What should be first? People’s lives or the economy? That’s the debate many are having. But it’s a wrongheaded argument.
The answer is not one or the other. That’s a false choice. Our debate should be about how we can recover the economy with the least possible loss of life. That’s what our government must lead us in doing, and we should focus on that debate.
Let’s unpack this.
A false choice is where one is directed to choose “either/or” while there’s at least another obvious logical solution. Political arguments devolve into these false choices often. Bomb the hell out of them or peace at any cost? Open carry any gun anytime, anywhere or eliminate guns? Open borders or halt immigration altogether?
False choices present illogical thinking, just like guilt by association, comparing apples and oranges or basing conclusions on little to no evidence. “People say ...” is an example of the latter.
This is not to be confused with irrational thinking, however. That’s where we trust feelings over easily demonstrated facts. “We will be rid of COVID-19 cases in a few days,” would be an example.
So, what is the other logical solution between “killing the economy,” or “letting people die?”
Stabilize public health to allow for an environment where the economy may recover. That is an obvious alternative.
Isn’t that the same as killing the economy? No. We can stabilize through testing, both for the active disease and for antibodies.
White House press secretary Kayleigh McEnany set up another false choice in dismissing the “myth” by saying, “If we did test everyone, we’d have to retest them an hour later and an hour later after that because, at any moment, you could theoretically contract this virus.”
That overlooks the other obvious choice that one acts based on test results.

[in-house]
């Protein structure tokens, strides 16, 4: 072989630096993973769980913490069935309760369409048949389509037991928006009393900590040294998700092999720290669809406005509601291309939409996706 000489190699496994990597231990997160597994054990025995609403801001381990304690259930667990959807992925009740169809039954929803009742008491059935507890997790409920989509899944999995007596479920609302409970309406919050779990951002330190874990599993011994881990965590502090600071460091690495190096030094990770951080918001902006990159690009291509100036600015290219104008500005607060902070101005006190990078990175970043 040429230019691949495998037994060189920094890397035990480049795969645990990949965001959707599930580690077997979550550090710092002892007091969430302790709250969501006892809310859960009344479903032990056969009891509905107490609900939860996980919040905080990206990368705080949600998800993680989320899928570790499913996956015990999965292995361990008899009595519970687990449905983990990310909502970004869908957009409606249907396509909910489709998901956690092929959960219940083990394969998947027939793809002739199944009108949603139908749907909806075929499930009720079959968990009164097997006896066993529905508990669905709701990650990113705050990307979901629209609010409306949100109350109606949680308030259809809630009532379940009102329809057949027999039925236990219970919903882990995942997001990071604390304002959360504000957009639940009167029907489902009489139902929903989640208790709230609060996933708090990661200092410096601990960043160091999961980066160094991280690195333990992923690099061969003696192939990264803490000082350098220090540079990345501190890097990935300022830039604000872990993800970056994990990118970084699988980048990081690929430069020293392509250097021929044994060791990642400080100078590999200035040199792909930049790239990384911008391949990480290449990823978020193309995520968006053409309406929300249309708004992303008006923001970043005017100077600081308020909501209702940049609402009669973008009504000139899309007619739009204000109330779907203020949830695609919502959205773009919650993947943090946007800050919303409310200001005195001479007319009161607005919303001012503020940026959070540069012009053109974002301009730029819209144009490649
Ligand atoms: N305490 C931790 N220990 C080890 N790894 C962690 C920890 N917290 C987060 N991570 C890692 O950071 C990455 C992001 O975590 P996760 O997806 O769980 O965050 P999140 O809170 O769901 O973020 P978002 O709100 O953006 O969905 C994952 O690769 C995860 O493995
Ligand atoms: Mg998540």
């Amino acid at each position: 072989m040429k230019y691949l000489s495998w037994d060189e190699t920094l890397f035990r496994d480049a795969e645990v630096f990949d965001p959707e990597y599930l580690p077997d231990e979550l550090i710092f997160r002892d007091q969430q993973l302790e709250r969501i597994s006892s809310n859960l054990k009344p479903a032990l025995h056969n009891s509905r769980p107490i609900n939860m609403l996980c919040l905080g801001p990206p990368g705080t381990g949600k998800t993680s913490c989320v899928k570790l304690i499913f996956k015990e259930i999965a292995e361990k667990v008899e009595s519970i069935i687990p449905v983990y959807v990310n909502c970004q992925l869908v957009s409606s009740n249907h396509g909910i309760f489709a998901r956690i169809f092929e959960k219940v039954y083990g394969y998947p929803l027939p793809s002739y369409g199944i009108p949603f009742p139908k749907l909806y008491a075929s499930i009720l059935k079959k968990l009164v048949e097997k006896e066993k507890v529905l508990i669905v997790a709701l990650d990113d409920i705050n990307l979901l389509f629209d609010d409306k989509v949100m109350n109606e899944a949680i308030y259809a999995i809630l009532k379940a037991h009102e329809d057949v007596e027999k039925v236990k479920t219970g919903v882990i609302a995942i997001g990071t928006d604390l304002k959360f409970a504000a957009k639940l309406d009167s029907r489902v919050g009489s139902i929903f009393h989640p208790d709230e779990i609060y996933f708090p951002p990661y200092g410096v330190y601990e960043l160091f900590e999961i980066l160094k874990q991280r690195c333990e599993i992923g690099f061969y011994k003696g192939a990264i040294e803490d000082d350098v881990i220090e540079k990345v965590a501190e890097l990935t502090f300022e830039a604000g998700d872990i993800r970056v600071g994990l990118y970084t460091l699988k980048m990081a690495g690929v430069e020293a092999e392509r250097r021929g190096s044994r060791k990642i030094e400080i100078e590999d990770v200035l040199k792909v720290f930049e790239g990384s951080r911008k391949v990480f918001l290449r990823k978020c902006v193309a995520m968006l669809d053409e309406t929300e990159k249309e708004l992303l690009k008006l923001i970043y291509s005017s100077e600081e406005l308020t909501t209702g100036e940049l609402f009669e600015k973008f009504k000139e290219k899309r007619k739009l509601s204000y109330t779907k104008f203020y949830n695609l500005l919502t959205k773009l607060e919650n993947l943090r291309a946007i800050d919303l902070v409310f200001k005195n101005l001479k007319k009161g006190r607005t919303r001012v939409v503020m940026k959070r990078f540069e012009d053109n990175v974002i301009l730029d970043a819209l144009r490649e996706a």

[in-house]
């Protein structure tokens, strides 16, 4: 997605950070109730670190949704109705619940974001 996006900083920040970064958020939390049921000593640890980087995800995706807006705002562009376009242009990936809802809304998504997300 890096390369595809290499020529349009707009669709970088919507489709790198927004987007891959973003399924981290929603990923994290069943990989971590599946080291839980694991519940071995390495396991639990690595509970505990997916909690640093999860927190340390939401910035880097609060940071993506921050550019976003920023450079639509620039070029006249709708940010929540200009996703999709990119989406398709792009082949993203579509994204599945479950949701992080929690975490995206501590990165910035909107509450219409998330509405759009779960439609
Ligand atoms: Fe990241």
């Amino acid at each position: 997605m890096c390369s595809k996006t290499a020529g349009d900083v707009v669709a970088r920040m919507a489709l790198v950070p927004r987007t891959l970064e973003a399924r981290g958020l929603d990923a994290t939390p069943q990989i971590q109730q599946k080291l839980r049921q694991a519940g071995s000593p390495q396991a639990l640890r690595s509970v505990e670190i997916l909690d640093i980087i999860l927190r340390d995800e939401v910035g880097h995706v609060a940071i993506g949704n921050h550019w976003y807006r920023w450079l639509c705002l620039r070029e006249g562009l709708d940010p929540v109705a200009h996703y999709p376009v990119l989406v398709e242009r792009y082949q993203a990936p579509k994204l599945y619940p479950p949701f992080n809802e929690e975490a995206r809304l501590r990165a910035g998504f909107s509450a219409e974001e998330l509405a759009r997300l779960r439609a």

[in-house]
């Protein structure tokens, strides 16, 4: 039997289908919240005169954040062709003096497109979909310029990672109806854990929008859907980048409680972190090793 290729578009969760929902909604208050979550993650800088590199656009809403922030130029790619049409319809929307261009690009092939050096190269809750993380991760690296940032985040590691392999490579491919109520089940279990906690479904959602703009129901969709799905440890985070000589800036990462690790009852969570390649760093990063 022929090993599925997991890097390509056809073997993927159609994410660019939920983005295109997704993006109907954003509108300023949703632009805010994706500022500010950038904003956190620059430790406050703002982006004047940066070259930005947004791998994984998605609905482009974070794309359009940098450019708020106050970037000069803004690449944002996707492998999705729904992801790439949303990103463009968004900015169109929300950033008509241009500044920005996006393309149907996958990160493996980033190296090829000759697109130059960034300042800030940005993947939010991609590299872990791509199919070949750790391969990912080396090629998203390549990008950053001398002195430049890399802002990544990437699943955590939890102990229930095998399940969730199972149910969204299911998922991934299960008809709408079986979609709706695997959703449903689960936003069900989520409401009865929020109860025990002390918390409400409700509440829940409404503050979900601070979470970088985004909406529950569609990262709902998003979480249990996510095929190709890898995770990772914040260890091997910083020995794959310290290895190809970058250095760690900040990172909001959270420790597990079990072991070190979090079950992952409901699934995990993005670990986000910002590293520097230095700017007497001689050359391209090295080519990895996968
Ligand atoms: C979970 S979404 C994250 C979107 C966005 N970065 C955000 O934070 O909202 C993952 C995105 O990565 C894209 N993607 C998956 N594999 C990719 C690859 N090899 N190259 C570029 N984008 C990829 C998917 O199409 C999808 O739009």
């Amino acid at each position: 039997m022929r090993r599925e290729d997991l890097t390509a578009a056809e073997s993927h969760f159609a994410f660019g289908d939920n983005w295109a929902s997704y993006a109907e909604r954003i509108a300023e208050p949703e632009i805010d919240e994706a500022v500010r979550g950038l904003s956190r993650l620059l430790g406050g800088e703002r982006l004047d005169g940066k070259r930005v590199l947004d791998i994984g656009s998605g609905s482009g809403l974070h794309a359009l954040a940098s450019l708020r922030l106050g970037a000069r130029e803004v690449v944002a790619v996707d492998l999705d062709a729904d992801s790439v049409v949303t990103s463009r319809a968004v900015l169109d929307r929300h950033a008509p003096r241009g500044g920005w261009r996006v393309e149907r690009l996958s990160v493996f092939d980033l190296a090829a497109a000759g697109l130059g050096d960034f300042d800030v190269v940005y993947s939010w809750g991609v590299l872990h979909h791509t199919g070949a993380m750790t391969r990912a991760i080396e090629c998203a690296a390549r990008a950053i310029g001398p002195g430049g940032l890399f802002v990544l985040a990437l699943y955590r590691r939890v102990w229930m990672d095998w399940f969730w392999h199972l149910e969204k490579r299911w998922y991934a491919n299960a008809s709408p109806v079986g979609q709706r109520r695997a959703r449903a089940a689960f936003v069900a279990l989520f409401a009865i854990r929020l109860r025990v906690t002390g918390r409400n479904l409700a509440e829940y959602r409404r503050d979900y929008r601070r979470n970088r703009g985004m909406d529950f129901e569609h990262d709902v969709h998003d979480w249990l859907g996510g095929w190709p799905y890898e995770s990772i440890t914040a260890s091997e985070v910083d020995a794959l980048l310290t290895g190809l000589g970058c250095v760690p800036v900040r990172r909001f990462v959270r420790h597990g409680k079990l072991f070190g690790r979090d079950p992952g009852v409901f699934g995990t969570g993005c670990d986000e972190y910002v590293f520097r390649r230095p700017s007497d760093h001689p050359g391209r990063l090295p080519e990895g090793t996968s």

Should a person test positive for the active virus, they could be isolated safely so not to infect others. Those testing positive for virus antibodies could be available to resume work, thus opening the economy.
And the third group, with neither the active virus nor antibodies, would know that they must maintain their vigilance against the virus.
And yes, we would periodically retest.
It’s not just Democrats saying this either. Sens. Lamar Alexander, R-Tenn., and Roy Blunt, R-Mo., want the federal government to take a lead role in an all-out effort to develop and promote testing, regardless of the Trump administration’s proclivity not to do so. I do, as well.
And that brings up the difference in strategy and tactics.
Testing is a tactic. Social distancing is a tactic. Wearing a mask is a tactic. Tactics are like tools in a carpenter’s tool box. They are to be used tactically by the on-scene commander in pursuit of the strategy of defeating the disease.
And our strategy now is to fight with delaying tactics until a permanent solution is found, such as a vaccine, so that we might regain our economy with the least possible loss of life.
Leave it to the on-scene commander as to the tools they use in accomplishing the strategy. Why? As Mike Tyson said, “Everyone has a plan [strategy] ‘til they get punched in the mouth.”
Once we engage, our commander must lead us in scratching and biting, kicking and fighting. And we must continue that until a permanent solution is found. Once punched in the mouth, it’s all about tactics until a winner is declared.
Who is our commander? It is our governor, whether you were for or against him. He must lead and we must follow. Why not the president? He abdicated.
What about our liberty? We’ve all been conscripted into this new Army of the Republic in our fight against the virus. We fight so someday we again will be free.
And may God give our commander the wisdom to see us safely through.